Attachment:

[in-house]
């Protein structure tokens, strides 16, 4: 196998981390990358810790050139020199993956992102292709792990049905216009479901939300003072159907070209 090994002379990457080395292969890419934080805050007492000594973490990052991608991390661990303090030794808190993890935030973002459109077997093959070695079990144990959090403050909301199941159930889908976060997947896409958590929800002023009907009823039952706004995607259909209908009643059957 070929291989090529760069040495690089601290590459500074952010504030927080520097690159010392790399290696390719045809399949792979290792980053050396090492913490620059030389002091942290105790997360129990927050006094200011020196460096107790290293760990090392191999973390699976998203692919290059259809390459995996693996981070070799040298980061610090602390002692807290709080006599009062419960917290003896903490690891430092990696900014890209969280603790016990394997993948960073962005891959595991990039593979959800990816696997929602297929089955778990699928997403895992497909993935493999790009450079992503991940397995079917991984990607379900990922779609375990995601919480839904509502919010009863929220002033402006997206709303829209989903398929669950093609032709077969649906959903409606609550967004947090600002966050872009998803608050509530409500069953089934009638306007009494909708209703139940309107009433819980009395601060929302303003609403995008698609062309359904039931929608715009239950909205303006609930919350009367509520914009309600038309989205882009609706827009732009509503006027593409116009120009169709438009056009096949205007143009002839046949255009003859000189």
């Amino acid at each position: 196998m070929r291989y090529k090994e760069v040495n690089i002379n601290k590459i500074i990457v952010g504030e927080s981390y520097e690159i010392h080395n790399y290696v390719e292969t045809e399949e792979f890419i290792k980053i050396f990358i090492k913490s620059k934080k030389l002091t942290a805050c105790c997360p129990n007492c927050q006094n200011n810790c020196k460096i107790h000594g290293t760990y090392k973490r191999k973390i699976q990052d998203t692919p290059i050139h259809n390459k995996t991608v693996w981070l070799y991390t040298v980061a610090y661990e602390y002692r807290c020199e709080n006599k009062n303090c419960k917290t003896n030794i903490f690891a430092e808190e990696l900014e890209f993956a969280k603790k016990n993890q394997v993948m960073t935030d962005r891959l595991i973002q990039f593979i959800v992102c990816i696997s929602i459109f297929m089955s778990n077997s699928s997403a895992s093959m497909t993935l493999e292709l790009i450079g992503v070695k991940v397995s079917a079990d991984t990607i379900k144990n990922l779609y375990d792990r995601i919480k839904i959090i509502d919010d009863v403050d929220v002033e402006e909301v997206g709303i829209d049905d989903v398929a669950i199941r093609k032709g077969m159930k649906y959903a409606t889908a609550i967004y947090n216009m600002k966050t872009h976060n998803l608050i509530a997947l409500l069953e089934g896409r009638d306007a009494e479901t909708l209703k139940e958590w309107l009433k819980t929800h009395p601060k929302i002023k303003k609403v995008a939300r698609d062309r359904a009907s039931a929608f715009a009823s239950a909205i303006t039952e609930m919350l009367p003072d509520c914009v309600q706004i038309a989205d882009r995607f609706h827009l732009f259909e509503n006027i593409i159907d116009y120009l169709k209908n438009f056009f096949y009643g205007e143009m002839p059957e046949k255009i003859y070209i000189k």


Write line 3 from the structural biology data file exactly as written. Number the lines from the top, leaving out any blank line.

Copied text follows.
């Amino acid at each position: 196998m070929r291989y090529k090994e760069v040495n690089i002379n601290k590459i500074i990457v952010g504030e927080s981390y520097e690159i010392h080395n790399y290696v390719e292969t045809e399949e792979f890419i290792k980053i050396f990358i090492k913490s620059k934080k030389l002091t942290a805050c105790c997360p129990n007492c927050q006094n200011n810790c020196k460096i107790h000594g290293t760990y090392k973490r191999k973390i699976q990052d998203t692919p290059i050139h259809n390459k995996t991608v693996w981070l070799y991390t040298v980061a610090y661990e602390y002692r807290c020199e709080n006599k009062n303090c419960k917290t003896n030794i903490f690891a430092e808190e990696l900014e890209f993956a969280k603790k016990n993890q394997v993948m960073t935030d962005r891959l595991i973002q990039f593979i959800v992102c990816i696997s929602i459109f297929m089955s778990n077997s699928s997403a895992s093959m497909t993935l493999e292709l790009i450079g992503v070695k991940v397995s079917a079990d991984t990607i379900k144990n990922l779609y375990d792990r995601i919480k839904i959090i509502d919010d009863v403050d929220v002033e402006e909301v997206g709303i829209d049905d989903v398929a669950i199941r093609k032709g077969m159930k649906y959903a409606t889908a609550i967004y947090n216009m600002k966050t872009h976060n998803l608050i509530a997947l409500l069953e089934g896409r009638d306007a009494e479901t909708l209703k139940e958590w309107l009433k819980t929800h009395p601060k929302i002023k303003k609403v995008a939300r698609d062309r359904a009907s039931a929608f715009a009823s239950a909205i303006t039952e609930m919350l009367p003072d509520c914009v309600q706004i038309a989205d882009r995607f609706h827009l732009f259909e509503n006027i593409i159907d116009y120009l169709k209908n438009f056009f096949y009643g205007e143009m002839p059957e046949k255009i003859y070209i000189k």